I recommend a little graphic novel called F*ck Off by Matt Maley and Lianna Maley. Matt is an artist and Liana is his daughter, a poet. They collaborated on this project when she was a senior in high school, directly dealing with what it’s like being a teenager in this new age.
The book follows a teen girl through her day being bombarded by Negative Nellies:
“Negative Nellies are manifestations of our fears and anxiety. They are irrational and irritating. They get in our faces and infest our devices. They put-off and procrastinate. They panic. They bully and tease and gaslight. They cloud our thoughts and muddy our paths. And they’re not going anywhere.”
There are some universal truths about being a teenager that everyone, regardless of age, can agree on: body changes are startling, emotional ups and downs are just the way it goes, and it’s difficult to figure out the new set of rules for when you are not a child but not yet an adult. All generations of teenagers stereotypically believe they are misunderstood and have personally invented sex, drugs, and rock-n-roll (or your music of choice).
So if you think you understand where this current crop of teens are coming from because you remember your youth, you are wrong. Today’s youth are society’s guinea pigs for what it’s like dealing with all the usual crap, PLUS the internet in their pockets. We don’t know what the effects are long term because the experiment is still happening. That’s scary. And if you think there isn’t anything much different, then you are naive.
I like this book because it is a short but effective look at the reality of today’s teens while providing wise advice for dealing with Negative Nellies. Things like pimples and fear of speaking up in class are inter-generational, but cyber-bullying and the constant, never-ending barrage of information is new. Today’s teens can’t just go home to their room to escape.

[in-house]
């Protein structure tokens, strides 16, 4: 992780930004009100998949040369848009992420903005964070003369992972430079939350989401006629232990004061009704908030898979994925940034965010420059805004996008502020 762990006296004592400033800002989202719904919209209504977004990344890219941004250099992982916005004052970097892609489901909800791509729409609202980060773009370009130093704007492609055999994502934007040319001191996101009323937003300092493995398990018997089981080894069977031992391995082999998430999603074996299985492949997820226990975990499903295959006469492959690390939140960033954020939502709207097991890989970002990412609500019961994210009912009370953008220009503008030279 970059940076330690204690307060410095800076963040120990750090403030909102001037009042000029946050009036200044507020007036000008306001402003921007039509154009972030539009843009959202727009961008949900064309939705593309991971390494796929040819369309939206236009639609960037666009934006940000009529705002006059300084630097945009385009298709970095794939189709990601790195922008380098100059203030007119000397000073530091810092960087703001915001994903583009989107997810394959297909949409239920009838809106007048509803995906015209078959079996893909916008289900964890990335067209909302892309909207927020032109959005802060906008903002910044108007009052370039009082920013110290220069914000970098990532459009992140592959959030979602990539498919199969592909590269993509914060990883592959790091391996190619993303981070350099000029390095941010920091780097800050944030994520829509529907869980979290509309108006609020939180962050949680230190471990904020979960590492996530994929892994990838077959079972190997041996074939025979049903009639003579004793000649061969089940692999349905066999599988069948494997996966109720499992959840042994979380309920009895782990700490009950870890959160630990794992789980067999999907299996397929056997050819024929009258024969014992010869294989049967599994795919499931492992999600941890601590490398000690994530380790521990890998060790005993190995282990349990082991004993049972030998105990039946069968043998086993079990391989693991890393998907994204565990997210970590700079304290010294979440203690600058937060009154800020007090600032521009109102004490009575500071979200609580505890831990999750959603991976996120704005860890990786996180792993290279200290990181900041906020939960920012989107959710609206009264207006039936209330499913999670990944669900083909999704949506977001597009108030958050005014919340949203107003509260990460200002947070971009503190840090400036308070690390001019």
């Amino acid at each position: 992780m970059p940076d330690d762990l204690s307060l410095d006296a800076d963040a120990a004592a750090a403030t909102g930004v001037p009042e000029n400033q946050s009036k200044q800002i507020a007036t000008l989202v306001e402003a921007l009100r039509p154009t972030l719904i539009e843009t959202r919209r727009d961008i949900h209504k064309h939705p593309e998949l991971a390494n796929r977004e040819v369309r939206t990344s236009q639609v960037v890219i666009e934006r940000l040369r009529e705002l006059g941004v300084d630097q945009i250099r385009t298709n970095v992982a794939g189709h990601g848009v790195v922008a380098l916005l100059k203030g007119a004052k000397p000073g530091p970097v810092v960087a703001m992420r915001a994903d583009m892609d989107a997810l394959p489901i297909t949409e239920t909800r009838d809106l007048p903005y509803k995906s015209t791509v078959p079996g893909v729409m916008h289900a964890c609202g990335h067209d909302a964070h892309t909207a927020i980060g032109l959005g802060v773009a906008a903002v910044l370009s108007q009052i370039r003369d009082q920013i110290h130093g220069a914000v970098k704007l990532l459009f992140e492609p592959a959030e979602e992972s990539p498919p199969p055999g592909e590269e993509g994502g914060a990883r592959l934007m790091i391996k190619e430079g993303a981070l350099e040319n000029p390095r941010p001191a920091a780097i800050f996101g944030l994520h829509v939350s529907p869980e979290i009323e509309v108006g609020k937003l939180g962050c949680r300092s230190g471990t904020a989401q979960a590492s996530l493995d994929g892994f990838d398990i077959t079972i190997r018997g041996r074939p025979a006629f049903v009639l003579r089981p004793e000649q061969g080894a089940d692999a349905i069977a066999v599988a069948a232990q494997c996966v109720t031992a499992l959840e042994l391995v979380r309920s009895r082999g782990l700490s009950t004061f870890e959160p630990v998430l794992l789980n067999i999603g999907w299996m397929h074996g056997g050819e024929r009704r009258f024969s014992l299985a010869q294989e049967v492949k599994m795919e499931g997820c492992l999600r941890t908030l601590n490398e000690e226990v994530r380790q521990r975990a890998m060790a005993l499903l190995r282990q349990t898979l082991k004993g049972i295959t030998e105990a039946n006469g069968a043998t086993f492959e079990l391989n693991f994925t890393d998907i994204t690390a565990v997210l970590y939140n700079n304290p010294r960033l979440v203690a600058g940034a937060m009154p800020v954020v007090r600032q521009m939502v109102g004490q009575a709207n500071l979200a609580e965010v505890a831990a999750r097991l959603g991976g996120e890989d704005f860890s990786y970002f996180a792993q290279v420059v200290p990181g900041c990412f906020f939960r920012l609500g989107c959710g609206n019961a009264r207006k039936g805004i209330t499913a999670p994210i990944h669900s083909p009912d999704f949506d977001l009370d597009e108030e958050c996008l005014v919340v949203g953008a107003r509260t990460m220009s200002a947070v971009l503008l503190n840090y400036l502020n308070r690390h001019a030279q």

My favorite spread in F*ck Off is when she first arrives at school and we see a mass of teenagers and the Negative Nellies surrounding all of them, each personalized to get right where it hurts the most. Although these negative thoughts may have started from outside sources, they are internalized over time and become a part of how a person sees themselves. Most teens think they are the only ones suffering, but knowing they are not alone can help them feel “normal.”
Eventually, the Nellies are too much for the heroine of this story, but instead of crumbling, she tells them to “F*ck off!” But that doesn’t make them go away. She has to turn off her phone… then the TV… and finally do mentally healthy activities like meditating, journaling, yoga, and going outside to be with real people in real life. The Nellies are still there, but they are silenced and ignored.
“[L]isten to the voices of joy. Open your heart. Open your mind. Open your hands and hold on to this life.”
Plop F*ck Off on the bed of your teenager, or slide it under their door (it’s thin enough). But be sure to read it yourself first. We could all use the advice.